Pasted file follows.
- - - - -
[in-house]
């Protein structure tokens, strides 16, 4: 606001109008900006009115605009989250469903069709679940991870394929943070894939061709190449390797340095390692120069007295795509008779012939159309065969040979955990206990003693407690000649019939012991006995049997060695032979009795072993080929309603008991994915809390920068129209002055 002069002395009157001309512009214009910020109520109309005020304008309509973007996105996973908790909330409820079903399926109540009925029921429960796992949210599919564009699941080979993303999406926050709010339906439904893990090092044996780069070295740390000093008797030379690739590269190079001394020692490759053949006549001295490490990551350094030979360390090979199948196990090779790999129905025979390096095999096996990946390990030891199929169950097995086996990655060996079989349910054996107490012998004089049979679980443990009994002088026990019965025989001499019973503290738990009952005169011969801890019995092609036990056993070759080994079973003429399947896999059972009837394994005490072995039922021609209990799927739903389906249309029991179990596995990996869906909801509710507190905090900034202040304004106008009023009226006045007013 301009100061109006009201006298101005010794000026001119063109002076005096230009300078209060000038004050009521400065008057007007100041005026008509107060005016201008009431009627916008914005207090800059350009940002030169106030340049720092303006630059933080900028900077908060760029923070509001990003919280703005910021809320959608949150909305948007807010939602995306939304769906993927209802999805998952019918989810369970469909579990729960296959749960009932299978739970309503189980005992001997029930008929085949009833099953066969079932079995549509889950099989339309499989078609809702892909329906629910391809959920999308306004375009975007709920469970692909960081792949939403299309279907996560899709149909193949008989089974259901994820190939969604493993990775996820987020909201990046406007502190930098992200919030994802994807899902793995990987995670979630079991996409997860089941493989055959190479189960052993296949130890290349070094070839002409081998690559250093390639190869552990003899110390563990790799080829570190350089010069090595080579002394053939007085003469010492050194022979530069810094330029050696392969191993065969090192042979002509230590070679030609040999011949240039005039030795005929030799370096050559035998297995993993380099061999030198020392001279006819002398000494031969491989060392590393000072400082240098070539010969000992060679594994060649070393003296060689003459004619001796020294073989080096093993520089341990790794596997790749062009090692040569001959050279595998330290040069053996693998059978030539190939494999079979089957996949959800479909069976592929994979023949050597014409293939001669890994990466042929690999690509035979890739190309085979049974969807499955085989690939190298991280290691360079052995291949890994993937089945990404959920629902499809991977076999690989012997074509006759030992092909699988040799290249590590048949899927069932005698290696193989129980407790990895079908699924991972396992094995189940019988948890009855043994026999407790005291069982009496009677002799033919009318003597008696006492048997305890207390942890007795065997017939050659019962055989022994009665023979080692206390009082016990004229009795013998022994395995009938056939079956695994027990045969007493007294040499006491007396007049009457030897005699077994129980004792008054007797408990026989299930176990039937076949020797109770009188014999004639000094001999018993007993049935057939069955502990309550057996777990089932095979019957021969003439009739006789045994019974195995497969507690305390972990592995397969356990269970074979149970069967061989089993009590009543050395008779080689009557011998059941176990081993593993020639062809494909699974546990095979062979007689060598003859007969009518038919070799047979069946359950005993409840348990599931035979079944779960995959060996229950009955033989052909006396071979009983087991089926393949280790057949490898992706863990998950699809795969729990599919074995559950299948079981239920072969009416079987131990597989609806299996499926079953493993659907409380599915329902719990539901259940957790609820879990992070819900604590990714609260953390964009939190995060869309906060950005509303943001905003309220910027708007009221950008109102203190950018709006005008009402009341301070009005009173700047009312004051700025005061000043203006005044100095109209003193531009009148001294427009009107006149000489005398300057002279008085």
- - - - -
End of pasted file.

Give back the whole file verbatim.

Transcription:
[in-house]
């Protein structure tokens, strides 16, 4: 606001109008900006009115605009989250469903069709679940991870394929943070894939061709190449390797340095390692120069007295795509008779012939159309065969040979955990206990003693407690000649019939012991006995049997060695032979009795072993080929309603008991994915809390920068129209002055 002069002395009157001309512009214009910020109520109309005020304008309509973007996105996973908790909330409820079903399926109540009925029921429960796992949210599919564009699941080979993303999406926050709010339906439904893990090092044996780069070295740390000093008797030379690739590269190079001394020692490759053949006549001295490490990551350094030979360390090979199948196990090779790999129905025979390096095999096996990946390990030891199929169950097995086996990655060996079989349910054996107490012998004089049979679980443990009994002088026990019965025989001499019973503290738990009952005169011969801890019995092609036990056993070759080994079973003429399947896999059972009837394994005490072995039922021609209990799927739903389906249309029991179990596995990996869906909801509710507190905090900034202040304004106008009023009226006045007013 301009100061109006009201006298101005010794000026001119063109002076005096230009300078209060000038004050009521400065008057007007100041005026008509107060005016201008009431009627916008914005207090800059350009940002030169106030340049720092303006630059933080900028900077908060760029923070509001990003919280703005910021809320959608949150909305948007807010939602995306939304769906993927209802999805998952019918989810369970469909579990729960296959749960009932299978739970309503189980005992001997029930008929085949009833099953066969079932079995549509889950099989339309499989078609809702892909329906629910391809959920999308306004375009975007709920469970692909960081792949939403299309279907996560899709149909193949008989089974259901994820190939969604493993990775996820987020909201990046406007502190930098992200919030994802994807899902793995990987995670979630079991996409997860089941493989055959190479189960052993296949130890290349070094070839002409081998690559250093390639190869552990003899110390563990790799080829570190350089010069090595080579002394053939007085003469010492050194022979530069810094330029050696392969191993065969090192042979002509230590070679030609040999011949240039005039030795005929030799370096050559035998297995993993380099061999030198020392001279006819002398000494031969491989060392590393000072400082240098070539010969000992060679594994060649070393003296060689003459004619001796020294073989080096093993520089341990790794596997790749062009090692040569001959050279595998330290040069053996693998059978030539190939494999079979089957996949959800479909069976592929994979023949050597014409293939001669890994990466042929690999690509035979890739190309085979049974969807499955085989690939190298991280290691360079052995291949890994993937089945990404959920629902499809991977076999690989012997074509006759030992092909699988040799290249590590048949899927069932005698290696193989129980407790990895079908699924991972396992094995189940019988948890009855043994026999407790005291069982009496009677002799033919009318003597008696006492048997305890207390942890007795065997017939050659019962055989022994009665023979080692206390009082016990004229009795013998022994395995009938056939079956695994027990045969007493007294040499006491007396007049009457030897005699077994129980004792008054007797408990026989299930176990039937076949020797109770009188014999004639000094001999018993007993049935057939069955502990309550057996777990089932095979019957021969003439009739006789045994019974195995497969507690305390972990592995397969356990269970074979149970069967061989089993009590009543050395008779080689009557011998059941176990081993593993020639062809494909699974546990095979062979007689060598003859007969009518038919070799047979069946359950005993409840348990599931035979079944779960995959060996229950009955033989052909006396071979009983087991089926393949280790057949490898992706863990998950699809795969729990599919074995559950299948079981239920072969009416079987131990597989609806299996499926079953493993659907409380599915329902719990539901259940957790609820879990992070819900604590990714609260953390964009939190995060869309906060950005509303943001905003309220910027708007009221950008109102203190950018709006005008009402009341301070009005009173700047009312004051700025005061000043203006005044100095109209003193531009009148001294427009009107006149000489005398300057002279008085």